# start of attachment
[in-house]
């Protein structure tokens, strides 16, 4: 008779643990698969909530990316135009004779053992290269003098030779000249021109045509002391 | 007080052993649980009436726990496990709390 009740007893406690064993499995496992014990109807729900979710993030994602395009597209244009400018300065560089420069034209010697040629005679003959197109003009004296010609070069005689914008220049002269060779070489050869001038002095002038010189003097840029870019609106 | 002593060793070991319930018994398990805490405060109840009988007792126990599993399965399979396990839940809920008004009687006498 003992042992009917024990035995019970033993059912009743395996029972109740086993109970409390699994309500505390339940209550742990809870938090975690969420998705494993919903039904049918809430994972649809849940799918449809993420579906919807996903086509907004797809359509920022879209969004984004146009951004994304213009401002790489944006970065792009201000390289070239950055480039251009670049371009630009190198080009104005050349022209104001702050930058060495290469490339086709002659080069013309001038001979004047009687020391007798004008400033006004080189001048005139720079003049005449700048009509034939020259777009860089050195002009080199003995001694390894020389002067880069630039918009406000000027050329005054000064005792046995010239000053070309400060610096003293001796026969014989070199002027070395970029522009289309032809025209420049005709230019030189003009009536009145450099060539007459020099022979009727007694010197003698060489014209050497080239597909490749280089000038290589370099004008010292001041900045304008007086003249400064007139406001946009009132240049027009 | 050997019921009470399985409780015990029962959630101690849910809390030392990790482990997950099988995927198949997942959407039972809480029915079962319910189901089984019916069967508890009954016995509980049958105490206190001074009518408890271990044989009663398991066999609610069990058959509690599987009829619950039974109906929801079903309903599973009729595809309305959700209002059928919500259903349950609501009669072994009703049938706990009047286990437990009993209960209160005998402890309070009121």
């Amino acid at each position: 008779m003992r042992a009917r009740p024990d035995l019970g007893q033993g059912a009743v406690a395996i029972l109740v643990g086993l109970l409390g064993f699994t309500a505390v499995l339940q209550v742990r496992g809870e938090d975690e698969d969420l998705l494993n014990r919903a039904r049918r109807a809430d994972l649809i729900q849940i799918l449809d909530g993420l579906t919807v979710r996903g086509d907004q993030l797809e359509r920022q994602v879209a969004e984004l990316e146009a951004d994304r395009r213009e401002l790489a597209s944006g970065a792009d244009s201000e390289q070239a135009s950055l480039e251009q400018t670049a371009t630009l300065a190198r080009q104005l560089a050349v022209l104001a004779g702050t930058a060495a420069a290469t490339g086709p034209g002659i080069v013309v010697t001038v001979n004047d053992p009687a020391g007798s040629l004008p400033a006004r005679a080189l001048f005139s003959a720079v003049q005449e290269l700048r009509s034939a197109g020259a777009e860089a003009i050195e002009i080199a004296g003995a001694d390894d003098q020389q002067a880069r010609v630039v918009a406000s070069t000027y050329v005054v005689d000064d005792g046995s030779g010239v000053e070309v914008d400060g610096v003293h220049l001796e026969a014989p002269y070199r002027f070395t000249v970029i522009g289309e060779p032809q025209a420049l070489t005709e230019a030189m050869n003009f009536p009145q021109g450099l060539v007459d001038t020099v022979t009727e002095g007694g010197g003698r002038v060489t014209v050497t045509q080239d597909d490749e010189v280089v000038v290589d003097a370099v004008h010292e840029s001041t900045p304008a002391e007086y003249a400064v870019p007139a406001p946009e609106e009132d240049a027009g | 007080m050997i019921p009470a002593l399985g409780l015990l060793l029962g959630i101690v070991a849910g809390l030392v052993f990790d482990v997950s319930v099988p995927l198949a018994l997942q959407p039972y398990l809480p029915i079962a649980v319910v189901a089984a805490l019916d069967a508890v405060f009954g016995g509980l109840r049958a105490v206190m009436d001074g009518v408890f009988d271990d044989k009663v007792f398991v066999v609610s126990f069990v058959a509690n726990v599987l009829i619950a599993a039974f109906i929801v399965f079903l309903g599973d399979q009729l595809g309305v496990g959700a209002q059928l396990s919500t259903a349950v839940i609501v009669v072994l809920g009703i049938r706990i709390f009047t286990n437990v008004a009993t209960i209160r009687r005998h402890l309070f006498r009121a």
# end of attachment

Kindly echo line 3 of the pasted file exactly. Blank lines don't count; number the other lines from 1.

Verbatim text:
């Amino acid at each position: 008779m003992r042992a009917r009740p024990d035995l019970g007893q033993g059912a009743v406690a395996i029972l109740v643990g086993l109970l409390g064993f699994t309500a505390v499995l339940q209550v742990r496992g809870e938090d975690e698969d969420l998705l494993n014990r919903a039904r049918r109807a809430d994972l649809i729900q849940i799918l449809d909530g993420l579906t919807v979710r996903g086509d907004q993030l797809e359509r920022q994602v879209a969004e984004l990316e146009a951004d994304r395009r213009e401002l790489a597209s944006g970065a792009d244009s201000e390289q070239a135009s950055l480039e251009q400018t670049a371009t630009l300065a190198r080009q104005l560089a050349v022209l104001a004779g702050t930058a060495a420069a290469t490339g086709p034209g002659i080069v013309v010697t001038v001979n004047d053992p009687a020391g007798s040629l004008p400033a006004r005679a080189l001048f005139s003959a720079v003049q005449e290269l700048r009509s034939a197109g020259a777009e860089a003009i050195e002009i080199a004296g003995a001694d390894d003098q020389q002067a880069r010609v630039v918009a406000s070069t000027y050329v005054v005689d000064d005792g046995s030779g010239v000053e070309v914008d400060g610096v003293h220049l001796e026969a014989p002269y070199r002027f070395t000249v970029i522009g289309e060779p032809q025209a420049l070489t005709e230019a030189m050869n003009f009536p009145q021109g450099l060539v007459d001038t020099v022979t009727e002095g007694g010197g003698r002038v060489t014209v050497t045509q080239d597909d490749e010189v280089v000038v290589d003097a370099v004008h010292e840029s001041t900045p304008a002391e007086y003249a400064v870019p007139a406001p946009e609106e009132d240049a027009g | 007080m050997i019921p009470a002593l399985g409780l015990l060793l029962g959630i101690v070991a849910g809390l030392v052993f990790d482990v997950s319930v099988p995927l198949a018994l997942q959407p039972y398990l809480p029915i079962a649980v319910v189901a089984a805490l019916d069967a508890v405060f009954g016995g509980l109840r049958a105490v206190m009436d001074g009518v408890f009988d271990d044989k009663v007792f398991v066999v609610s126990f069990v058959a509690n726990v599987l009829i619950a599993a039974f109906i929801v399965f079903l309903g599973d399979q009729l595809g309305v496990g959700a209002q059928l396990s919500t259903a349950v839940i609501v009669v072994l809920g009703i049938r706990i709390f009047t286990n437990v008004a009993t209960i209160r009687r005998h402890l309070f006498r009121a």